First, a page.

Race car suspension set up serves multiple purposes, as it is more prone to wear and tear compared to regular car suspension. Its design is not only different, it is also essential in determining the overall performance of a race car. If you wish to find high quality suspensions and learn more about this particular car component. The main benefits of a good race car suspension system are:
- It offers a stable platform for better vehicle control
- It provides an improved isolation of the chassis and driver protecting them from shocks and jolts at high speeds
- It allows the vehicle’s tires to stay in contact with the surface even if it is uneven
- It dampens the oscillations created by rubber tires, springs and uneven surfaces.
The importance of a race car suspension set up is undeniable. However, race teams can still make errors when choosing their suspensions, because there are a lot of options in the market. Here are some common mistakes you should avoid when buying your race car components:
You cannot predict the perfect set up no matter how experienced you are, because there are too many variables. What is more, even the most ideal spec formula can fail you for the smallest reasons. In this case, you should forget about playing by the rules when choosing your suspension setting and rely on comparative testing. Testing can improve the overall speed and dynamic of the race car, not to mention its control. You can ask the help of a suspension manufacturer and they can offer you a tested set up.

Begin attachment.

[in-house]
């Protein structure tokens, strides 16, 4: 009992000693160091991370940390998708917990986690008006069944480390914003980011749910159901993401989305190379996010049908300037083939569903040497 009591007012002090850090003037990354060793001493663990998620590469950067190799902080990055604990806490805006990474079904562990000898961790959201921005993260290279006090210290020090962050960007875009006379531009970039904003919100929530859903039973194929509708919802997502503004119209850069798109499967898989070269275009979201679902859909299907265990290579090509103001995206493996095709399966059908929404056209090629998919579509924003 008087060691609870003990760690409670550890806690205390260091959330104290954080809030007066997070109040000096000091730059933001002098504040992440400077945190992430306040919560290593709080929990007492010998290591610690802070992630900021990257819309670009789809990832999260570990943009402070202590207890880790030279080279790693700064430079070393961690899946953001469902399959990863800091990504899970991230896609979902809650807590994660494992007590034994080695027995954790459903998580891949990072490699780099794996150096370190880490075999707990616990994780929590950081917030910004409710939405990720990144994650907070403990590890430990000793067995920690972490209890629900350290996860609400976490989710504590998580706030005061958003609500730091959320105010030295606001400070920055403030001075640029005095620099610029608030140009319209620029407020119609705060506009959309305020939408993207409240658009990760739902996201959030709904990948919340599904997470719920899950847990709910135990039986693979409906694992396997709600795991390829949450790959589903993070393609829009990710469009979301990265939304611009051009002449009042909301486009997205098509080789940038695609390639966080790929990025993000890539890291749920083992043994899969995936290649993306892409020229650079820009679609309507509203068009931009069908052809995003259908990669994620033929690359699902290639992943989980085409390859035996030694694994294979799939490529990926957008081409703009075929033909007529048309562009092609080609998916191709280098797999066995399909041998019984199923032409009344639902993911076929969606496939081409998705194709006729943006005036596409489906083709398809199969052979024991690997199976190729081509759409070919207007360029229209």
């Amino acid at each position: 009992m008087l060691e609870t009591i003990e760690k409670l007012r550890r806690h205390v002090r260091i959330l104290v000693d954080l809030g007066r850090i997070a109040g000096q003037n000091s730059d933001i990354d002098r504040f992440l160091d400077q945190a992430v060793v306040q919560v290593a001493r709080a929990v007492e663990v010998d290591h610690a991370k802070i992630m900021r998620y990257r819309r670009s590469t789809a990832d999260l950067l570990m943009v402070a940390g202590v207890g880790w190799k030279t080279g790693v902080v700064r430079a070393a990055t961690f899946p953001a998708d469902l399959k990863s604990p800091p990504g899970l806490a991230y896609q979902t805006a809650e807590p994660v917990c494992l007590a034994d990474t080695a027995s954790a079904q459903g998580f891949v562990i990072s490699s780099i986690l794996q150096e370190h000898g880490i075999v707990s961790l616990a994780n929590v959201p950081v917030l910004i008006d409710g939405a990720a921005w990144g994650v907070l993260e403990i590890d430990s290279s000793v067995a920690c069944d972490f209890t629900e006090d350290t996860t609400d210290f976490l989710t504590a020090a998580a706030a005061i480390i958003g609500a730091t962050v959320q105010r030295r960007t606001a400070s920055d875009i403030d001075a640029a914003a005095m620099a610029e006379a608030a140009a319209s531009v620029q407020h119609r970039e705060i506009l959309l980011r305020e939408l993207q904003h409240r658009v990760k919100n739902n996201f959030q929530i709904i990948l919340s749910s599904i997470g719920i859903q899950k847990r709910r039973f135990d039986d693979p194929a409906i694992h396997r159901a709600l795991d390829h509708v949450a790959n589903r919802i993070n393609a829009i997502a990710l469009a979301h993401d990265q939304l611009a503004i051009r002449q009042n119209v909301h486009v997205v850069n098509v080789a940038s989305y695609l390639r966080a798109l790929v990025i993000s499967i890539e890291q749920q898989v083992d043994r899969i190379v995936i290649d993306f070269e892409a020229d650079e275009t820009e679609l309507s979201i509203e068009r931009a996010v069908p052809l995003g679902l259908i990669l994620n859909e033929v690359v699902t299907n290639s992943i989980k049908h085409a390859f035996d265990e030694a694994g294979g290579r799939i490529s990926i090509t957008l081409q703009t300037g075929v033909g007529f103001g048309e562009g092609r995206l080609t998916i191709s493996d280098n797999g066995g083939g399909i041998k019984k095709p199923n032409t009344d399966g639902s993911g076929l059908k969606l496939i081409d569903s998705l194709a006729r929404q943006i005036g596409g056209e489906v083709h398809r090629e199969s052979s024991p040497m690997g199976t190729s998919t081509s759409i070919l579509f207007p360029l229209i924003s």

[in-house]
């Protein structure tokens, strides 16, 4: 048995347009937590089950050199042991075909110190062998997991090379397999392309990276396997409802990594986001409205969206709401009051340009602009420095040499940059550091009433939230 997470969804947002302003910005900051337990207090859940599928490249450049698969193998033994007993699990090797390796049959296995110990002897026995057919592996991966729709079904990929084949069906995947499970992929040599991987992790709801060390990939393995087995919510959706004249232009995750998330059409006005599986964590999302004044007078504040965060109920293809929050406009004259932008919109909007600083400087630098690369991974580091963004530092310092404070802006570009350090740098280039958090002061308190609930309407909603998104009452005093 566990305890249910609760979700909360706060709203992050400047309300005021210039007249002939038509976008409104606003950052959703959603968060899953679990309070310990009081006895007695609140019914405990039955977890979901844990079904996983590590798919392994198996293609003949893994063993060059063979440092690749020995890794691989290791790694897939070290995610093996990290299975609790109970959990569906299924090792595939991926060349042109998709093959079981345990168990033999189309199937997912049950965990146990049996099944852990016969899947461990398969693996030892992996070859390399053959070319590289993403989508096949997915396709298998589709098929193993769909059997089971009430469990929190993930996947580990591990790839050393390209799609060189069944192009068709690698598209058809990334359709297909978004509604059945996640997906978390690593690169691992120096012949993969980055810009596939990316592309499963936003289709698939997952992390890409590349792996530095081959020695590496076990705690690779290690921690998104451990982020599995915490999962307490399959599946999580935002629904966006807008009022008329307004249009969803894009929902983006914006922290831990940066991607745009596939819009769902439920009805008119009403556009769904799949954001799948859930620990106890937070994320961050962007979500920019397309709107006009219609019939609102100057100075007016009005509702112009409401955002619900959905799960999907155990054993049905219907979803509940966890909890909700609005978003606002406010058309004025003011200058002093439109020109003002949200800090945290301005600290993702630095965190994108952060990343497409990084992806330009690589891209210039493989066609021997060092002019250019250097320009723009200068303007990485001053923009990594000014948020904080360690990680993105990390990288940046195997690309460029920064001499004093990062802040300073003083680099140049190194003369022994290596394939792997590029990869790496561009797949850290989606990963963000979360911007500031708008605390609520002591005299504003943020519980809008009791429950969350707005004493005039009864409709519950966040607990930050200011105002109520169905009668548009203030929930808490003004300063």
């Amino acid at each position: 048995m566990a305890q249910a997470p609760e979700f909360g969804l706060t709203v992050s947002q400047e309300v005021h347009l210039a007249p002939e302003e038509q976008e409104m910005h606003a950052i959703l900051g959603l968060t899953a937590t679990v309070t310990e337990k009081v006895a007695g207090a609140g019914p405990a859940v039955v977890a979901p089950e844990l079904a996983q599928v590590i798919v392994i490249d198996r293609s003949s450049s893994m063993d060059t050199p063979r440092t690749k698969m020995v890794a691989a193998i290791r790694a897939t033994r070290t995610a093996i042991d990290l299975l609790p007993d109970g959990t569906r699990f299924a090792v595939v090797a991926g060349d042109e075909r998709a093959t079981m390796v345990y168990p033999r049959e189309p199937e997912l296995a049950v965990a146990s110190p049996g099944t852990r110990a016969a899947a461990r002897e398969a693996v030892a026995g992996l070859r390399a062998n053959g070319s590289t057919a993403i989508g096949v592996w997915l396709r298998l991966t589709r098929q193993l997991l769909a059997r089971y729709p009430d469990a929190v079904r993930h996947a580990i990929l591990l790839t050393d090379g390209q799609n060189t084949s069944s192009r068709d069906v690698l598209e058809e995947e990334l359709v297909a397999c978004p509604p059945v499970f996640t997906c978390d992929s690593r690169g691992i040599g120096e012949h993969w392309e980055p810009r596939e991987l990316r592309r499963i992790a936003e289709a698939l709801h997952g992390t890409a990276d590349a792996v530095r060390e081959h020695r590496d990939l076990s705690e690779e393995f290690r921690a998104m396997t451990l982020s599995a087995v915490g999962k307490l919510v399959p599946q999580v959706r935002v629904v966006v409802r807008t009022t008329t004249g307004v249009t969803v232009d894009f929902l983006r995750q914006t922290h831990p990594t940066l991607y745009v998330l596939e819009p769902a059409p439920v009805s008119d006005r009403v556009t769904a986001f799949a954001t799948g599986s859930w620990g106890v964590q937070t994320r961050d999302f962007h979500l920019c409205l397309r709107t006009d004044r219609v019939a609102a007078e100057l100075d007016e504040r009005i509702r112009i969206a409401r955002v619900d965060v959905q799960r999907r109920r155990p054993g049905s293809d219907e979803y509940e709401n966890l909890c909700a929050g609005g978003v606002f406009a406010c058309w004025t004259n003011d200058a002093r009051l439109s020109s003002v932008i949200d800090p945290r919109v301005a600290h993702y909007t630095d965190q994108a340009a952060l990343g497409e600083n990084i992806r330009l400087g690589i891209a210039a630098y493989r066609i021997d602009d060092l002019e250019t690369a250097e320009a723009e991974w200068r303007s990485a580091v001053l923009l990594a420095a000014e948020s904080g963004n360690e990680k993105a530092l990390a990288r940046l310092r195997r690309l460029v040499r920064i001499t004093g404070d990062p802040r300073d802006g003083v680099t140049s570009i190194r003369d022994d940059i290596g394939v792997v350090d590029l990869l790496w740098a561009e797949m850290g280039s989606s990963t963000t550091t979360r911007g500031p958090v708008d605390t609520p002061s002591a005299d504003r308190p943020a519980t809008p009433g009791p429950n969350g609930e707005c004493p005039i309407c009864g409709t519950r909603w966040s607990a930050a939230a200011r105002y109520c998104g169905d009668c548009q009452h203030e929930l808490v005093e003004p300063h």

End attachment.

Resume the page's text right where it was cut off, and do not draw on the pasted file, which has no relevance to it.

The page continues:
Not checking the tire readings
The tyres are the most complex and important component of a race car set up, so you should carefully check the pyrometer temperature readings of the tyres during testing to see what is happening with the car with the new suspensions installed. Some tyres work better with a particular type of suspensions and the only way you can find a balance is through testing. For instance, a tyre that has better grip will require greater roll stiffness.
3.Not checking the spring frequency
Generally, race teams know their spring rates, but are not interested in the spring stiffness and roll stiffness of their vehicle. You can measure the ride stiffness easily without using motion ratio calculation with a bounce test that measures the spring frequency directly. The front to rear roll stiffness should not have a difference larger than ten percent except special situations. Unfortunately, most race cars have a lower rear spring stiffness that makes the vehicle unbalanced and more difficult to control. If your rear roll stiffness is too low, you can change the springs, the rear ARB or the roll centre height.